To me, my white coat symbolizes a willingness to care for my fellow man, and every day I strive to fulfill that challenge. But even the brightest white coat has a few stains. Growing up in a small Midwestern town, I just didn’t “get” the homeless community. They were completely isolated from my day to day life. Surrounded by my local community, I just assumed that the homeless were either lazy, addicts or some combination of both. Somehow, I concluded that their position was their own doing. I mean how else could you end up on the street?
I now realize that homelessness often manifests itself as a series of events that leaves a person helpless and broken. Recently, I became involved with Back on My Feet, a non-profit organization that combats homelessness through running, community support and resources for housing and employment. This inspiring organization allowed me to gain extended one-on-one time with homeless men and women. During our runs, I slowly learned the stories of the homeless persons around me. Often, their path to homelessness revolved around divorce, family troubles or unemployment. I vividly remember one man describing to me how difficult it was to lose his house and family after his divorce. “I showed up one day and the locks on the doors had changed.” Listening to him describe sinking into a deep depression, I began to understand how rapidly his life deteriorated. Sadly, his story and others like it became all too common as I met new Back on My Feet members. Their narratives helped bring to light the challenge of mental illness facing them and the rest of the homeless population.
Mental illness, like homelessness, is also a buzzword that leaves most people uncomfortable. However, mental illness in the homeless population is long overdue for discussion. In 2016, the Treatment Advocacy Center found that up to a third of the homeless population in the United States suffers from severe mental illness. Additionally, a study of public mental health system in California found that 15 percent of adults with serious mental illness spend at least one year homeless. According to the National Alliance to End Homelessness, the U.S. currently has over 550,000 homeless adults and family members, meaning up to 160,000 are mentally ill and in need of treatment.
When considering the statistics above, you’d assume that there would be a concerted effort in addressing mental illness and preventing their entry into homelessness. You’d be wrong. Liz Szabo’s article describes that care for the mentally ill is not improving, but, in fact, is getting worse. Due to the Great Recession, states slashed $5 billion in mental health services and reduced approximately 10 percent of psychiatric hospital beds. The result from these cuts is that fewer mental health patients receive the treatment and care that they desperately need. With few options available, the mentally ill often land in the emergency room, county jail or on the streets. In fact, the Centers for Disease Control and Prevention stated that 5.7 million emergency room visits every year are caused by mental illness. However, what is most startling is that about 2 million people suffering from mental illness are sent to prison every year and account for 25 percent of the total prison population in the United States.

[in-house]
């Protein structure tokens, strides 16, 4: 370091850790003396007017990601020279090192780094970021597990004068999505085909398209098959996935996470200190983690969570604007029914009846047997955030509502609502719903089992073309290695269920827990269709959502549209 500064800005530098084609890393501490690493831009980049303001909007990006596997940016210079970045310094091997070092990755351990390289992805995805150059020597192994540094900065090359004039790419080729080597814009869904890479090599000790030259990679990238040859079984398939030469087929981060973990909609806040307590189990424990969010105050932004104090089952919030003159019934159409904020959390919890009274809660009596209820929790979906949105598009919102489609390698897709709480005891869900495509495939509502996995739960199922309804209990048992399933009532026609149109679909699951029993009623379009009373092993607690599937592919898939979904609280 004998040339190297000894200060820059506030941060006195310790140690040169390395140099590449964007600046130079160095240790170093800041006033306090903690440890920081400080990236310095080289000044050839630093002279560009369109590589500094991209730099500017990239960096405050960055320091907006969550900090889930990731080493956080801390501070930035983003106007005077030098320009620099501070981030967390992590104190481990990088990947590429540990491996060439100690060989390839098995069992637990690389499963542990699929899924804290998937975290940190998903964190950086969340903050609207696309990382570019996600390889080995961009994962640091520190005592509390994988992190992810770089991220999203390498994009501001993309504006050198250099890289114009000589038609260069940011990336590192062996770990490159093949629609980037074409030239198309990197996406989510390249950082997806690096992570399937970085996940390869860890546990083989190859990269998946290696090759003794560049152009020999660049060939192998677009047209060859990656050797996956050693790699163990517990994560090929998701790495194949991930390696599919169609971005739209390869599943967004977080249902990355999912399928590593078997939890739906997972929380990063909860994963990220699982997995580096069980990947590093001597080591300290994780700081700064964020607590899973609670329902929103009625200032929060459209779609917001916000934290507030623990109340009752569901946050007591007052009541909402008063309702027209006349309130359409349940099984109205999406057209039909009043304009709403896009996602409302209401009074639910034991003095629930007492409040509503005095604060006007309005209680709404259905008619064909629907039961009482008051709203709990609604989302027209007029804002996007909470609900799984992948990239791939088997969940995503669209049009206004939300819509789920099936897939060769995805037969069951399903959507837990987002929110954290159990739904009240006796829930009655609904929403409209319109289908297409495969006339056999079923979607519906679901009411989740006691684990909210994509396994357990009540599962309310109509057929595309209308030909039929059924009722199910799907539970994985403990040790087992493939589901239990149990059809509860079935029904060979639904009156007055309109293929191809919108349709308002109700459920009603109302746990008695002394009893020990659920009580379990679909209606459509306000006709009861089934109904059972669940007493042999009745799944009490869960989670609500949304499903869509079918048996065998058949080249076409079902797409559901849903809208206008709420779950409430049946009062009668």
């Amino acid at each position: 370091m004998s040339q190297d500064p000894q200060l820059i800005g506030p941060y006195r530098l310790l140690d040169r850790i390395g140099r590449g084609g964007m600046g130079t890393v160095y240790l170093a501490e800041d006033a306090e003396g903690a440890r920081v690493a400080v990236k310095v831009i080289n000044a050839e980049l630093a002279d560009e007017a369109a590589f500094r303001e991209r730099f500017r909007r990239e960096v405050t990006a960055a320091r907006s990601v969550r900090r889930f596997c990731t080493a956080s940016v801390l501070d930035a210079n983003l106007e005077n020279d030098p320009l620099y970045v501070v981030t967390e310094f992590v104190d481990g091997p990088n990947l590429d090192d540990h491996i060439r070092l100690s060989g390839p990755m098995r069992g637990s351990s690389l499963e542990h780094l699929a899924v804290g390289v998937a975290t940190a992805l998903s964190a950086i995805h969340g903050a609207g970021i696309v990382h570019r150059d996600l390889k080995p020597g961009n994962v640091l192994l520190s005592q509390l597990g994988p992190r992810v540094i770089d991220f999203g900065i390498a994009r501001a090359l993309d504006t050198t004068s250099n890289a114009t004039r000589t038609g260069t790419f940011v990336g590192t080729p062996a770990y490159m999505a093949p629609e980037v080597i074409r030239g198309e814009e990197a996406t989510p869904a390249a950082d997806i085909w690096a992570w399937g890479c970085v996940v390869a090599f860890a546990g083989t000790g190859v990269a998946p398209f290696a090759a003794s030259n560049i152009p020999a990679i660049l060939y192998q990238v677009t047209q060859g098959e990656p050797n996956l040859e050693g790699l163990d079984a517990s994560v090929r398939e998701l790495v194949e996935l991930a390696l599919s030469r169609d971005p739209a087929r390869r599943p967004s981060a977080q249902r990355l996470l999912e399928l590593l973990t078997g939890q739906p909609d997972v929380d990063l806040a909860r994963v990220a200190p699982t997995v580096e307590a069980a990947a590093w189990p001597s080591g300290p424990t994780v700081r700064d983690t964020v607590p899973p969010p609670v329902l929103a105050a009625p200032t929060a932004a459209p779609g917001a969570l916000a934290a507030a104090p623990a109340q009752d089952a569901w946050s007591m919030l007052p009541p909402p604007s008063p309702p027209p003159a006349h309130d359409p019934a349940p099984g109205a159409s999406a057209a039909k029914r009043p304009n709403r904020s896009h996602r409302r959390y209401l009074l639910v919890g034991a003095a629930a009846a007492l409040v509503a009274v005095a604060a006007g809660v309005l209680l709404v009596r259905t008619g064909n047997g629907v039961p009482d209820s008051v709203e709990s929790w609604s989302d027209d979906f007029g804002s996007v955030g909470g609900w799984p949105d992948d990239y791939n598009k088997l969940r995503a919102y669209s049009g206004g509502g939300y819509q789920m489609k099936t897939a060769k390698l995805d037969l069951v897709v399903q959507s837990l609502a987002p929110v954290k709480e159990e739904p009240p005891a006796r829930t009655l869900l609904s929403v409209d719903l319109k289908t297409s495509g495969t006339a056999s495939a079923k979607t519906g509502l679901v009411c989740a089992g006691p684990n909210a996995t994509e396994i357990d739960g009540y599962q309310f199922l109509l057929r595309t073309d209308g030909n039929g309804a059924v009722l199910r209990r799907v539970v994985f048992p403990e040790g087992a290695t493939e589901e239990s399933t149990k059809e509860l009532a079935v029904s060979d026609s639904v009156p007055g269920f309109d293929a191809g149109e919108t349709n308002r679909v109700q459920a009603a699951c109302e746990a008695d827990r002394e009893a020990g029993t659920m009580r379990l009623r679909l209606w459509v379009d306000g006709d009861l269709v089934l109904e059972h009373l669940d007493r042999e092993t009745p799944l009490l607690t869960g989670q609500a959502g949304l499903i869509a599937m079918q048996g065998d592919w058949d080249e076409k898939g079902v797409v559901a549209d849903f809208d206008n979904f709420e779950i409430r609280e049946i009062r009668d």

But what’s the solution? Like many others, I’d strongly argue early intervention and housing support. I’ve seen first-hand the dramatic impact resources can have on the lives of the homeless. The idea is simple. Medical care and a safe home provide a stable environment, which then aids in a better recovery from mental disease. Further, a recent study in San Diego, California found that full-service partnerships (FSPs) — organizations that provide treatment and housing to the mentally ill — helped reduce the days spend homeless by 68 percent. Additionally, they found that reductions in costs of inpatient/emergency departments and justice system services offset 82 percent of the cost of the FSP. These numbers are more impressive if you consider that they do not include increases in productivity, reduction in social services costs and an increased quality of life. Washington, DC organizations like So Others Might Eat, Pathways to Housing and Coalition for the Homeless are excellent examples of housing and health care resources for the homeless. In fact, we are in desperate need for more programs like them. The obvious objection from state and local governments is that there are substantial costs in implementing these types of programs.
In reflection, my mistake seems obvious. After all, it is more comfortable to assume one’s hardship is their own doing rather than a product of a broken system. Back on My Feet showed me that paths to homelessness are often much more complicated. These social issues are our stains, and we need to come together to wipe them clean. Volunteering, donations or simply interacting with the homeless are important first step in understanding and combating these problems. Our obvious objection is that we are too busy, suspicious or uncomfortable to take action. Maybe we should try explaining that to the man in the street.
Max Bergman is a medical student.
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